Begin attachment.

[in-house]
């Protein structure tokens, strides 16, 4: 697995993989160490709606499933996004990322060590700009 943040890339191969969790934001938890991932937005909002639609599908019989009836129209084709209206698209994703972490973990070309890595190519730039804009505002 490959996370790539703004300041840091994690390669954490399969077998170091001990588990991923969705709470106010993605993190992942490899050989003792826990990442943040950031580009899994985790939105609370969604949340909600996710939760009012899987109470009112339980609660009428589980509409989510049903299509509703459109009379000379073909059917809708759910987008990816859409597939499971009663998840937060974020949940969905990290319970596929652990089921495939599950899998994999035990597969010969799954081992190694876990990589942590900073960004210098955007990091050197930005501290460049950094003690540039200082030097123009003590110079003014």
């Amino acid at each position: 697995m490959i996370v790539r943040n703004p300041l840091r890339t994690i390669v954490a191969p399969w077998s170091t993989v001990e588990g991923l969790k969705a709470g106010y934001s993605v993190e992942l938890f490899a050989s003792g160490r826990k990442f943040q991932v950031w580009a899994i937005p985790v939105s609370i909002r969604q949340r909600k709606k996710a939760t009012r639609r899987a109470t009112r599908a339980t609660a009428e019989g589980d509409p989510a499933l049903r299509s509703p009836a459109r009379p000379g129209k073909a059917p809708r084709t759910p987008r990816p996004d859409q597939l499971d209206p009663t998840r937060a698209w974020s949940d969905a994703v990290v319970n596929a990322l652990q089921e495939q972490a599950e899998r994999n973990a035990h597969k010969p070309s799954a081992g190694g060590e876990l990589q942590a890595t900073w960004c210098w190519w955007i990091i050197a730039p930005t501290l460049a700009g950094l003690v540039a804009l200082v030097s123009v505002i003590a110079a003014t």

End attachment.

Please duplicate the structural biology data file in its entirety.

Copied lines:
[in-house]
């Protein structure tokens, strides 16, 4: 697995993989160490709606499933996004990322060590700009 943040890339191969969790934001938890991932937005909002639609599908019989009836129209084709209206698209994703972490973990070309890595190519730039804009505002 490959996370790539703004300041840091994690390669954490399969077998170091001990588990991923969705709470106010993605993190992942490899050989003792826990990442943040950031580009899994985790939105609370969604949340909600996710939760009012899987109470009112339980609660009428589980509409989510049903299509509703459109009379000379073909059917809708759910987008990816859409597939499971009663998840937060974020949940969905990290319970596929652990089921495939599950899998994999035990597969010969799954081992190694876990990589942590900073960004210098955007990091050197930005501290460049950094003690540039200082030097123009003590110079003014």
């Amino acid at each position: 697995m490959i996370v790539r943040n703004p300041l840091r890339t994690i390669v954490a191969p399969w077998s170091t993989v001990e588990g991923l969790k969705a709470g106010y934001s993605v993190e992942l938890f490899a050989s003792g160490r826990k990442f943040q991932v950031w580009a899994i937005p985790v939105s609370i909002r969604q949340r909600k709606k996710a939760t009012r639609r899987a109470t009112r599908a339980t609660a009428e019989g589980d509409p989510a499933l049903r299509s509703p009836a459109r009379p000379g129209k073909a059917p809708r084709t759910p987008r990816p996004d859409q597939l499971d209206p009663t998840r937060a698209w974020s949940d969905a994703v990290v319970n596929a990322l652990q089921e495939q972490a599950e899998r994999n973990a035990h597969k010969p070309s799954a081992g190694g060590e876990l990589q942590a890595t900073w960004c210098w190519w955007i990091i050197a730039p930005t501290l460049a700009g950094l003690v540039a804009l200082v030097s123009v505002i003590a110079a003014t």